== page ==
Bile duct injuries occur in an estimated 1 percent of gallbladder operations. These injuries are caused by trauma during surgery, and they often lead to scarring and a narrowing of the bile duct, which is known as a bile duct stricture. Anyone in New Jersey who has undergone gallbladder surgery will want to be aware of the symptoms of such an injury and what can be done if he or she develops an issue.
Bile duct strictures prevent the bile from draining into the intestine, resulting in the leakage of bile out of the liver and into the bloodstream. This in turn causes obstructive jaundice. In 20 percent of bile duct injury cases, patients also suffer an injury to the hepatic artery, which is the blood vessel that leads to the liver.
Along with jaundice, the symptoms of a bile duct injury include fever, nausea, vomiting and continual pain and discomfort. Symptoms can appear soon after surgery or weeks and months afterward. Immediate symptoms are associated with bile leakage into the abdominal cavity while delayed symptoms are associated more with the stricture.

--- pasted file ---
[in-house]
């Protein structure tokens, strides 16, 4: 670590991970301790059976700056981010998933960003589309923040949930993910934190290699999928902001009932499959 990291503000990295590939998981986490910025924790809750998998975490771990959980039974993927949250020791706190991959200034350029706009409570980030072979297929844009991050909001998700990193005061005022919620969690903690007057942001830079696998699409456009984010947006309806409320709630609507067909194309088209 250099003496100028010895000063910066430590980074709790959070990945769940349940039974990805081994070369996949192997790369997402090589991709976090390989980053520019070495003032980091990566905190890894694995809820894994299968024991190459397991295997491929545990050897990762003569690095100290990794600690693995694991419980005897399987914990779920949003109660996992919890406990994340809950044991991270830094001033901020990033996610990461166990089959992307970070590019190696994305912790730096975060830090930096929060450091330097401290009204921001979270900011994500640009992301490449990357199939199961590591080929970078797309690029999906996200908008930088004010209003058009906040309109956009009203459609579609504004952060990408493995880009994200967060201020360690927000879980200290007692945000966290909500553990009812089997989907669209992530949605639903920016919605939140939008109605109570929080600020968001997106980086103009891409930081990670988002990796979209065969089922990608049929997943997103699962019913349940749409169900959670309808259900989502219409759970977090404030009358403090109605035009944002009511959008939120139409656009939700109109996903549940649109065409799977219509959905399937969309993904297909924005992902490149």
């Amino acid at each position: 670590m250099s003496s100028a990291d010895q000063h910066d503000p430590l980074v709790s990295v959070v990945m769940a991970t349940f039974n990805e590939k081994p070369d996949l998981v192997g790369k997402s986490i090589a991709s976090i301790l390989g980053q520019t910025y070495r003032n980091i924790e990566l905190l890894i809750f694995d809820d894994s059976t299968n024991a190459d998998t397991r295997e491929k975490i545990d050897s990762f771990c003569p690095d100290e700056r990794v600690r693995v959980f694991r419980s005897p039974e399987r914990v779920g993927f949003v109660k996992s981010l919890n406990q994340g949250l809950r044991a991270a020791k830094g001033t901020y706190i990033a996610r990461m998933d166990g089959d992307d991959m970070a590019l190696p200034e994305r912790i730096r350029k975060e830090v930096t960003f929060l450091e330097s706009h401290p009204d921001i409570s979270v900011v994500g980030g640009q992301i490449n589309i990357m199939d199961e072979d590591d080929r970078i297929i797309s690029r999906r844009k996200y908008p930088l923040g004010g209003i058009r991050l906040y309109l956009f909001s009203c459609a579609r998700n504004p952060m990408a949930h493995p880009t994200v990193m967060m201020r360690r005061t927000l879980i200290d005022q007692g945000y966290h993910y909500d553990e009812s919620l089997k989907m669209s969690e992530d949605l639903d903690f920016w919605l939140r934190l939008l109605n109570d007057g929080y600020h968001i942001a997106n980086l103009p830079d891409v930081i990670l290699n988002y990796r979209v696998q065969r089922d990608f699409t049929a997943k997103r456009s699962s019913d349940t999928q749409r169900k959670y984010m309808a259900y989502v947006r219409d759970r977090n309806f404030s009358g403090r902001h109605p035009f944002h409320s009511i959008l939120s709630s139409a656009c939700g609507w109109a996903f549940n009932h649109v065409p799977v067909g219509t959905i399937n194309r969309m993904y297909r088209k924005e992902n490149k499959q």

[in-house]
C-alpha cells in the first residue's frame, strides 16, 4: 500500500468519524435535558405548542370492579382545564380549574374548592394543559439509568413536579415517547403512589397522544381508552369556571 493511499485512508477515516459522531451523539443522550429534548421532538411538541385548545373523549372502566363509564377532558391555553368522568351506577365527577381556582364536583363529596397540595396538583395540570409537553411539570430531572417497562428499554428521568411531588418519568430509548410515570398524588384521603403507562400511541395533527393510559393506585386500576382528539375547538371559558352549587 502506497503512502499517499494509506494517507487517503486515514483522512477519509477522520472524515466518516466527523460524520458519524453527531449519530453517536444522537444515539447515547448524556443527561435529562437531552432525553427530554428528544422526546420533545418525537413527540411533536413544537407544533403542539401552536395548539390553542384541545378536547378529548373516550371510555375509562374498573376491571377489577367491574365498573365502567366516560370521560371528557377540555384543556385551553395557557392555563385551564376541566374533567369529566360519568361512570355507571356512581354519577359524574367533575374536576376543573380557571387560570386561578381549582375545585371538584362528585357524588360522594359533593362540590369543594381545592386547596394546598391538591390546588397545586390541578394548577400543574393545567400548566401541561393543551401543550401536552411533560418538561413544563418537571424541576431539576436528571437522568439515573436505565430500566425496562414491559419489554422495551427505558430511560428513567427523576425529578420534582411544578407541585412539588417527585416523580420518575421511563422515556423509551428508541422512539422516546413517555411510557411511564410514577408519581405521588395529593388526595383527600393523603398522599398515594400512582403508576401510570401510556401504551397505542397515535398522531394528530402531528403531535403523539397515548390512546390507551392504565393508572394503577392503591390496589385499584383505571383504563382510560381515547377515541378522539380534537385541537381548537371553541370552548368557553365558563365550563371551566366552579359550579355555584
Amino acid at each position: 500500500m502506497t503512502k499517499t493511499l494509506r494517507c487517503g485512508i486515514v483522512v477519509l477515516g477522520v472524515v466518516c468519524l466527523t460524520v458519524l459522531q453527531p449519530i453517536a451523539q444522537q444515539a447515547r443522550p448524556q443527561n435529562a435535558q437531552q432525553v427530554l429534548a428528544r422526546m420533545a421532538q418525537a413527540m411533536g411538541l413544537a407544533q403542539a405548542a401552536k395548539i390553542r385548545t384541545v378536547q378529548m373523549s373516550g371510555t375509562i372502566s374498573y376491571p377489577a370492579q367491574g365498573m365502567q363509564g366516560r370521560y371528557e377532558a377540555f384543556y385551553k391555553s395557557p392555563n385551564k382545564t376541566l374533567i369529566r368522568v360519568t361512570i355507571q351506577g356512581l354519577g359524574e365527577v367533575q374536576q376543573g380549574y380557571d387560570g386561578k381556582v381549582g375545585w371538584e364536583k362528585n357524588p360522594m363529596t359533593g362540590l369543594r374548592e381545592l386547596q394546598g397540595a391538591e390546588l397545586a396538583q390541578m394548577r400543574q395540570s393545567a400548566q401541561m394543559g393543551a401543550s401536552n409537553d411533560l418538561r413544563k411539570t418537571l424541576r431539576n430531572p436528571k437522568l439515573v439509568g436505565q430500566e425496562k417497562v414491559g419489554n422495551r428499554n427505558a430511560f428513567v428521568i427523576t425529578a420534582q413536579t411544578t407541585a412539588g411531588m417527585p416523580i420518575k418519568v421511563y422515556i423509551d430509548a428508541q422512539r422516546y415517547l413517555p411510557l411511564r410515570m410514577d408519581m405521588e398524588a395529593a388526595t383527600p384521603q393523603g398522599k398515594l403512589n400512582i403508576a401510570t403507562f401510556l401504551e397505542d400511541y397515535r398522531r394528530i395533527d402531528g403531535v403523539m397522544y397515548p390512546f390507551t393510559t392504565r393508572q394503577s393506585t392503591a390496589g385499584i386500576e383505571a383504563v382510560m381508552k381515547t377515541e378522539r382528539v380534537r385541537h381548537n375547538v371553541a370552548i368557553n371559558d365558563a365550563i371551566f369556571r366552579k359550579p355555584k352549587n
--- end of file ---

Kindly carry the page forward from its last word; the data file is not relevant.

Normally, patients recover quickly from gallbladder surgery, so it's important for physicians to examine those who do not. Individuals who are already experiencing symptoms should seek an expert in the diagnosis and treatment of bile duct injuries.
Surgeons may be held responsible for any trauma they inflict during gallbladder surgery. Victims who are considering filing a medical malpractice claim will want to consult with a lawyer first. An attorney can assess the claim, establish that there was a preexisting doctor-patient relationship and show that the surgeon was indeed negligent. This could require the lawyer to request an inquiry with the local medical board. While victims focus on their recovery, the lawyer can negotiate a reasonable settlement covering all past and future medical expenses, pain and suffering and lost income.